Transparency is key.”– CCSA Email marked “Confidential”
The Los Angeles Unified School District (LAUSD) is not always a welcoming place for a person who needs accommodations. According to a report released on October 25, 2017, a child with a physical disability would be unable to enter through the main entrance of one-fifth of the schools within the District. Once inside, they could not access all areas above the first floor in a quarter of all facilities. “Fewer than one-third of schools have accessible restrooms on campus.”
In an attempt to fix this problem, the district allocated $600 million from construction bond funds “to make schools more accessible to disabled students.” Since this would reduce the funds available for charter schools to use for their own projects, the California Charter School Association (CCSA) sued the LAUSD claiming that using the bond funds to make schools more accessible as “the board approved were unlawful.” After Board Member Nick Melvoin disclosed to the CCSA that the Office of General Counsel was confident in the district’s legal footing, it became clear that the charter school industry would not be able to use the suit as a way to make the district relent. The suit was dropped.
I’m concerned that they are not expressing concern for making our schools, where some of their charters are located, more accessible to disabled students, especially given the situation where charters are frequently accused of not supporting special ed kids.”– David Holmquist, LAUSD General Counsel
As Michael Kohlhaas dot org continues to release the treasure trove of confidential documents that it has obtained from the charter school industry, it is increasingly clear that the long-time accusation that these publicly funded private schools are obsessed with keeping their operations free from the prying eyes of the public is true. They demand to receive ever-increasing amounts of taxpayer funding but want no oversight over how this money is spent.
As the CCSA used Melvoin to push through a method to rank schools, their internal deliberations make it clear that their ultimate goal was to “create another pathway for access to facilities.” They wanted this to be above and beyond what they were receiving under Prop 39, a system that is already diminishing the educational experience of those in public schools. In their words, this “pathway should not be to the exclusion of Prop 39. Supplement not supplant Prop 39.”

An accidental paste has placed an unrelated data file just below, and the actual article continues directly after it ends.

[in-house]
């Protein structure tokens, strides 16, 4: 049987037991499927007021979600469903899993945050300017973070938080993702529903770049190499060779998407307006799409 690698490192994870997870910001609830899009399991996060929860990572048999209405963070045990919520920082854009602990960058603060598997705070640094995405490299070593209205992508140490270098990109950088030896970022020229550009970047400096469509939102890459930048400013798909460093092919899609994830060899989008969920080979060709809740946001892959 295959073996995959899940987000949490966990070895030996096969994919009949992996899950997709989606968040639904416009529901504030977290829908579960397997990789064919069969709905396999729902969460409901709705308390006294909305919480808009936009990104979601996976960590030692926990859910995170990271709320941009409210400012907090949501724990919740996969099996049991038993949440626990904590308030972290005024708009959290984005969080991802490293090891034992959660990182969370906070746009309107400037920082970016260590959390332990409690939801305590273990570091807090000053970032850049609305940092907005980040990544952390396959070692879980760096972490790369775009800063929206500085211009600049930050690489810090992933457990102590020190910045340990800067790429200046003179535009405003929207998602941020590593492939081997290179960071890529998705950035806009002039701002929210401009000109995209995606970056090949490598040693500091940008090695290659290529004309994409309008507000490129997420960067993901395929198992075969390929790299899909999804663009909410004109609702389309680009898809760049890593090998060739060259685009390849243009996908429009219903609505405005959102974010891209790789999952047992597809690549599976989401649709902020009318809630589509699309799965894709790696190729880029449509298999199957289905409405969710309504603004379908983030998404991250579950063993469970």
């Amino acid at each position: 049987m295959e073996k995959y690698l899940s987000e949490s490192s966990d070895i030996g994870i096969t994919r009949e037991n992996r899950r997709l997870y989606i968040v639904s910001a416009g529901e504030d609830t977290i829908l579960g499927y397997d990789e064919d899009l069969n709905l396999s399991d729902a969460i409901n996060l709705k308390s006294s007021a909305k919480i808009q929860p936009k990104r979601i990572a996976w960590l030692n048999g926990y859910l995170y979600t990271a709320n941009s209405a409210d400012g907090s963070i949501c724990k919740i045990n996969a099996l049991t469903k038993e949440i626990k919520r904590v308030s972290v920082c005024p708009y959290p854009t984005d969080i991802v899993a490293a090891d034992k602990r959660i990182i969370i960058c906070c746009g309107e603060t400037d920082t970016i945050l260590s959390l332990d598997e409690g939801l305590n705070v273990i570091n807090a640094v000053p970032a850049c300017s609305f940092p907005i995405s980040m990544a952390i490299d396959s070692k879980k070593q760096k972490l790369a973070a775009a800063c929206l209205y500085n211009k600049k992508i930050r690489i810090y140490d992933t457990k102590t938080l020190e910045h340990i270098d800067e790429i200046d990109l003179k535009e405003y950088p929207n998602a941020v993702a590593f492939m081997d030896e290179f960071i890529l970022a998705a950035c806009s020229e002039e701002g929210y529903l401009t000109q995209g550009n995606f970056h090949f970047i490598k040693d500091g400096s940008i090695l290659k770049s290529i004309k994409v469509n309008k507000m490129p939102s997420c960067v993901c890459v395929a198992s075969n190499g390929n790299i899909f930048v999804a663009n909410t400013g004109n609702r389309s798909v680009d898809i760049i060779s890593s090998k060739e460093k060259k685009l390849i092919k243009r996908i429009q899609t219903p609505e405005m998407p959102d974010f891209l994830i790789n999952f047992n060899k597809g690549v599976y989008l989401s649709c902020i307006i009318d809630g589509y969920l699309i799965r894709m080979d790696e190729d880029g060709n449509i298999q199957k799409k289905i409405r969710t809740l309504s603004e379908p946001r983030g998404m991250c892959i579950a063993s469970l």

As Melvoin worked to reduce public speaking time and resisted efforts to increase access to school board meetings, he emphasized that he wanted the “charter community in the room and providing input in all Prop 39
Instructional Committee meetings.” Melvoin proposed that the LAUSD “establish a facilities working group” to resolve Prop 39 issues that would be similar to the one that had charter schools deciding how they would be overseen by the district. However, he also wanted “political cover” in the case that they had to “pivot in a few weeks” because the “working groups [were] not effective” in pushing their agenda. “Behind the scenes work” might be needed to “effectuate the change” they wanted.
The classified documents also highlight the charter industry’s public relations strategy as they ask if they can ”obtain political viability via noise”. Apparently, with their schools not delivering as promised and endangering the safety of students it is impossible for the CCSA to rely on arguments based on facts. They, therefore, create diversionary tactics like painting every effort at common-sense regulation as an effort to close all charter schools. Fearful parents are whipped into a frenzy, children are bussed into school board meetings in color-coded shirts to create a show and the press is given a diversion so they never ask about the truth behind the curtain.
Mirroring the suggestion that has been propagated from the board room that district schools benefit from Prop 39 co-locations, Melvoin suggests that the CCSA “have district parents talk about positive co-location relationships or at least a district parent/staff desire for consistency/stability in long-term agreements or desire for more $$$ to go to co-located schools.” The discussion ends before they reveal where they will find these mythical parents.
With the emails released so far, the public has seen the secret dealings that have gone on between Superintendent Austin Beutner and Board Member Melvoin. The only reason that we have this information is that the CCSA shared this information with charter schools who are now subject to the California Public Records Act. It is no wonder that the CCSA opposed this bill when it was presented to the California legislature last year. They have no problem accepting taxpayer money, they just don’t want the public to see what is being done with these public funds.